The saga of Pramod and Vinod Mittal’s companies—Ispat Industries Ltd (IIL) and Global Steel—will probably be investigated only if employees and suppliers file cases. That the Mittals are defaulting on their repayment obligations has not been news for at least 15 years now. I first wrote about their defaults in the 1990s. In December, Moneylife learnt that IIL’s plants have been closed for over a month because of lack of funds and the stock exchanges have not been informed. The Mittals desperately need money from somewhere to get the plants running; and lending institutions, who have an outstanding of Rs7,400 crore after two rounds of corporate debt restructuring (CDR), are worried about their stock price and credit rating if loans to the Mittals have to be declared as non-performing assets (NPAs). So they have, once again, resorted to the charade that began in 2002—of threatening a change in management. With the Reserve Bank of India (RBI) choosing to be a mute spectator, lenders will be forced to act only if ordered by a court of law.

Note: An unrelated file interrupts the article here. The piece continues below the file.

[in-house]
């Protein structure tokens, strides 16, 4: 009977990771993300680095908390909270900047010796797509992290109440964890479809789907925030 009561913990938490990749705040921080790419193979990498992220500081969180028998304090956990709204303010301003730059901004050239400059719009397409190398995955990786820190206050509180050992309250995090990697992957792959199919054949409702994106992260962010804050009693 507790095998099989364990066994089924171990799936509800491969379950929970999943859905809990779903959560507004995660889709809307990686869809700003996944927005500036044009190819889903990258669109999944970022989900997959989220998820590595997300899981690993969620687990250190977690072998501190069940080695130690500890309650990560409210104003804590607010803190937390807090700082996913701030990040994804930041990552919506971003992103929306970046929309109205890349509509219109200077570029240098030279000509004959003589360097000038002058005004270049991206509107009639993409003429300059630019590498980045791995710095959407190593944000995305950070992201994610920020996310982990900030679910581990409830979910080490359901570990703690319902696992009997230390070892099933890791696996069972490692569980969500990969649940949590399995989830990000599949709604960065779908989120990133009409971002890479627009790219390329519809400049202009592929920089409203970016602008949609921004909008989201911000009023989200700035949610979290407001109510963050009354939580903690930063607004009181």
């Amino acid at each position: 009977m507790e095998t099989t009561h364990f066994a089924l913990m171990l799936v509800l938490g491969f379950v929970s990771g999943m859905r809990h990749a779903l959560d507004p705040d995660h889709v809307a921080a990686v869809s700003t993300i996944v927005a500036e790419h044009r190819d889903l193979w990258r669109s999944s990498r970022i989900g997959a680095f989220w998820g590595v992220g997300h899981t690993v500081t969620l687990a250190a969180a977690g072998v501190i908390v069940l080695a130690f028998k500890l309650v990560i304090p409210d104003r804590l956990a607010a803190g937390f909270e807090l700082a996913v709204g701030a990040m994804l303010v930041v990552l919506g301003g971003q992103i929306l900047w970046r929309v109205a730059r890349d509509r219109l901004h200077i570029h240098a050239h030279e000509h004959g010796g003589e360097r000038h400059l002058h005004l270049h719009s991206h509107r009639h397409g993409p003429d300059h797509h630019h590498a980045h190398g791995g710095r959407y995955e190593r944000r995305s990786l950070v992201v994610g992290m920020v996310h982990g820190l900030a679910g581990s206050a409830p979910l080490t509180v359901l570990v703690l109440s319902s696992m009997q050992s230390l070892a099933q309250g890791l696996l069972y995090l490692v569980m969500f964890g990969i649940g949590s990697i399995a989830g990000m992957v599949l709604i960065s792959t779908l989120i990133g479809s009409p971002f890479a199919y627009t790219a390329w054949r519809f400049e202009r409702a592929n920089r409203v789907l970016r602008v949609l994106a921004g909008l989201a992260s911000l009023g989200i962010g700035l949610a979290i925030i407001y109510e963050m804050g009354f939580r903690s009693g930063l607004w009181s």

A detailed investigation will reveal how banks turned a blind eye to the fact that hundreds of crores pumped into IIL have probably funded the Mittals’ luxurious lifestyle overseas and extravagances such as acquisitions in Bulgaria, including a football club (both have failed or been sold). Some bank chairmen have even been guests at the Mittals’ palatial home in Mayfair (London) staffed by a valet, chef, chauffer and other help. Documents available with Moneylife show that almost the entire shareholding of the Mittals in IIL is pledged with the lenders; the brothers have also given personal guarantees and pledged a Pedder Road (Mumbai) company property. In effect, there is nothing to stop the lenders protecting their loans by forcing a change in management while IIL is a running concern and can attract several buyers.
Interestingly, the Mittal brothers also have large overseas defaults and bankruptcies. They have defaulted on a euro 325-million bond issue by Global Steel dated May 2006 for Kremikovtzi (Bulgaria) causing losses to several prominent funds. Among the claimants on that deal was India’s State Trading Corporation of India ($160 million), whose dealing with the Mittals is another scandal that was being investigated by the Central Bureau of Investigation. — Sucheta Dalal